“Fit and forget” – the siren call of the IT widget seller. Buy our thing, plug it in and it “just works”. For everyone else working in or with tech, this is fabulously attractive. One less thing to worry about.
Trouble is, it’s not just the users who forget about the device. It’s the manufacturers, too. When you’ve next got a rainy afternoon, try cataloguing everything connected to or running on your network. Work out how much of it is still supported – starting with counting the devices whose manufacturers have themselves long gone to the great bit-bucket in the sky, or been absorbed by another company, their brand subsequently lost to history.
All of these orphaned devices – and pieces of software, too – share a problem. No-one is issuing security updates for them. So when some enterprising hacker historian finds an exploit, you can’t fix it. Even if you remember you own the thing in the first place.
Amusingly, sometimes there are still updates, but the world has moved on so far that you can’t even talk to the box to apply them.
Case in point – I recently tried to reconfigure a Linksys wireless access point. The company was bought by Cisco many moons ago and the most recent firmware update was in 2013; it’s end of life and out of support. But hey, the thing was still working. The problem?
The configuration interface (a web page) uses SSL3 to secure itself. With an expired certificate. None of my shiny up-to-date browsers are prepared to speak SSL3 – because it’s known to be vulnerable – and certainly not with an expired certificate. So the fact that no-one could remember the password for this device – likely last looked at, or updated, five years ago – didn’t even matter.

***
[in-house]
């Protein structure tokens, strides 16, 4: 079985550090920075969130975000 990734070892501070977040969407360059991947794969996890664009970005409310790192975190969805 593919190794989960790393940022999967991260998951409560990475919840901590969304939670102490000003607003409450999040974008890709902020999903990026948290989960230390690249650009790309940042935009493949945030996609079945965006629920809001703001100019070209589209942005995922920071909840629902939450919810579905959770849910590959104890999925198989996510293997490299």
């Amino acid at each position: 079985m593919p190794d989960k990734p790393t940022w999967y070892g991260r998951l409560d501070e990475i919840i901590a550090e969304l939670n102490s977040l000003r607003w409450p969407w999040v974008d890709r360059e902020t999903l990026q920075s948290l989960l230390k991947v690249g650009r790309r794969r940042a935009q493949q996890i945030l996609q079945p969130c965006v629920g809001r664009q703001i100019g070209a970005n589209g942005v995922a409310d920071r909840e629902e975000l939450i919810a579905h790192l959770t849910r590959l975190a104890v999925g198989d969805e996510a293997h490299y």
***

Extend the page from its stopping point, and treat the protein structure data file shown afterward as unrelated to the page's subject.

I could probably have persevered, either downgrading the security settings on my browser or finding an old browser somewhere and connected, but what would the point have been? It would remain a network vulnerability, unsupported and unpatchable, and a management headache. Equivalent kit can be found for £30, so in this instance the easiest thing was just to replace it.
Of course if this had been a large network with dozens of the units that would have been a different story. Even if the physical replacement cost remained low, the professional services time and disruption cost would have been material.
The moral: it’s worth paying more for kit that will remain supported longer – this is why “Enterprise” kit costs so much more – and it’s essential to know the support status of everything you own. There are vulnerabilities everywhere – in printers, in displays, in KVM switches – the list is endless. The same is true of software – especially free and open source. If it’s not still being maintained, with rapid response to identified exploits, it’s more trouble than it’s worth. Either replace it or, if you can’t, sandbox it away from everything else and monitor it to death.